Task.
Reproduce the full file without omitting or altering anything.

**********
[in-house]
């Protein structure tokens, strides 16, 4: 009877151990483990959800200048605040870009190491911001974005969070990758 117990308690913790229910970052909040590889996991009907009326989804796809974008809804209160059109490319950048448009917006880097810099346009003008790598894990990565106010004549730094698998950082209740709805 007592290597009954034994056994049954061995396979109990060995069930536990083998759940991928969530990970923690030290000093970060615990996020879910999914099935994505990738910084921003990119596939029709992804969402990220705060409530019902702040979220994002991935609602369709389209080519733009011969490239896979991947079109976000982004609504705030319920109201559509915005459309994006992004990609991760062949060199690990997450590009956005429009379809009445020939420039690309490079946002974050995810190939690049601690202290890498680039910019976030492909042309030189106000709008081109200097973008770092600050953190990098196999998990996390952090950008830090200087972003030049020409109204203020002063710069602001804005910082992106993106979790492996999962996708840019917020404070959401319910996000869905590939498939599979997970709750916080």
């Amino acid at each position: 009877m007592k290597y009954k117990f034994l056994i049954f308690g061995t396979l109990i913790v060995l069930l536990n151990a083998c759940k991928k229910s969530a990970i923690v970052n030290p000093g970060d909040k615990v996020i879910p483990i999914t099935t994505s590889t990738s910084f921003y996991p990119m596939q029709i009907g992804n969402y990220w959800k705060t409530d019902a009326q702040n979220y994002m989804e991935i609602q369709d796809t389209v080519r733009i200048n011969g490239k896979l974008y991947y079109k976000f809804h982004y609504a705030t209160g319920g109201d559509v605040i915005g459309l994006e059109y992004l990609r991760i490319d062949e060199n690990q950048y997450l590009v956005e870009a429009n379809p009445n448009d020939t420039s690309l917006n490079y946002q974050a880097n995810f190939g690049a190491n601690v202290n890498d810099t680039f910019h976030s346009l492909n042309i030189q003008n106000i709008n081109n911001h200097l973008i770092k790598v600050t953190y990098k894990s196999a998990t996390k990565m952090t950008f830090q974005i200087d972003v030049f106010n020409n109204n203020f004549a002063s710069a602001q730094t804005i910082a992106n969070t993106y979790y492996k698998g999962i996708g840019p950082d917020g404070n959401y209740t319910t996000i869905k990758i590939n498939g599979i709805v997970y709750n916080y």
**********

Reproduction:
[in-house]
């Protein structure tokens, strides 16, 4: 009877151990483990959800200048605040870009190491911001974005969070990758 117990308690913790229910970052909040590889996991009907009326989804796809974008809804209160059109490319950048448009917006880097810099346009003008790598894990990565106010004549730094698998950082209740709805 007592290597009954034994056994049954061995396979109990060995069930536990083998759940991928969530990970923690030290000093970060615990996020879910999914099935994505990738910084921003990119596939029709992804969402990220705060409530019902702040979220994002991935609602369709389209080519733009011969490239896979991947079109976000982004609504705030319920109201559509915005459309994006992004990609991760062949060199690990997450590009956005429009379809009445020939420039690309490079946002974050995810190939690049601690202290890498680039910019976030492909042309030189106000709008081109200097973008770092600050953190990098196999998990996390952090950008830090200087972003030049020409109204203020002063710069602001804005910082992106993106979790492996999962996708840019917020404070959401319910996000869905590939498939599979997970709750916080």
């Amino acid at each position: 009877m007592k290597y009954k117990f034994l056994i049954f308690g061995t396979l109990i913790v060995l069930l536990n151990a083998c759940k991928k229910s969530a990970i923690v970052n030290p000093g970060d909040k615990v996020i879910p483990i999914t099935t994505s590889t990738s910084f921003y996991p990119m596939q029709i009907g992804n969402y990220w959800k705060t409530d019902a009326q702040n979220y994002m989804e991935i609602q369709d796809t389209v080519r733009i200048n011969g490239k896979l974008y991947y079109k976000f809804h982004y609504a705030t209160g319920g109201d559509v605040i915005g459309l994006e059109y992004l990609r991760i490319d062949e060199n690990q950048y997450l590009v956005e870009a429009n379809p009445n448009d020939t420039s690309l917006n490079y946002q974050a880097n995810f190939g690049a190491n601690v202290n890498d810099t680039f910019h976030s346009l492909n042309i030189q003008n106000i709008n081109n911001h200097l973008i770092k790598v600050t953190y990098k894990s196999a998990t996390k990565m952090t950008f830090q974005i200087d972003v030049f106010n020409n109204n203020f004549a002063s710069a602001q730094t804005i910082a992106n969070t993106y979790y492996k698998g999962i996708g840019p950082d917020g404070n959401y209740t319910t996000i869905k990758i590939n498939g599979i709805v997970y709750n916080y």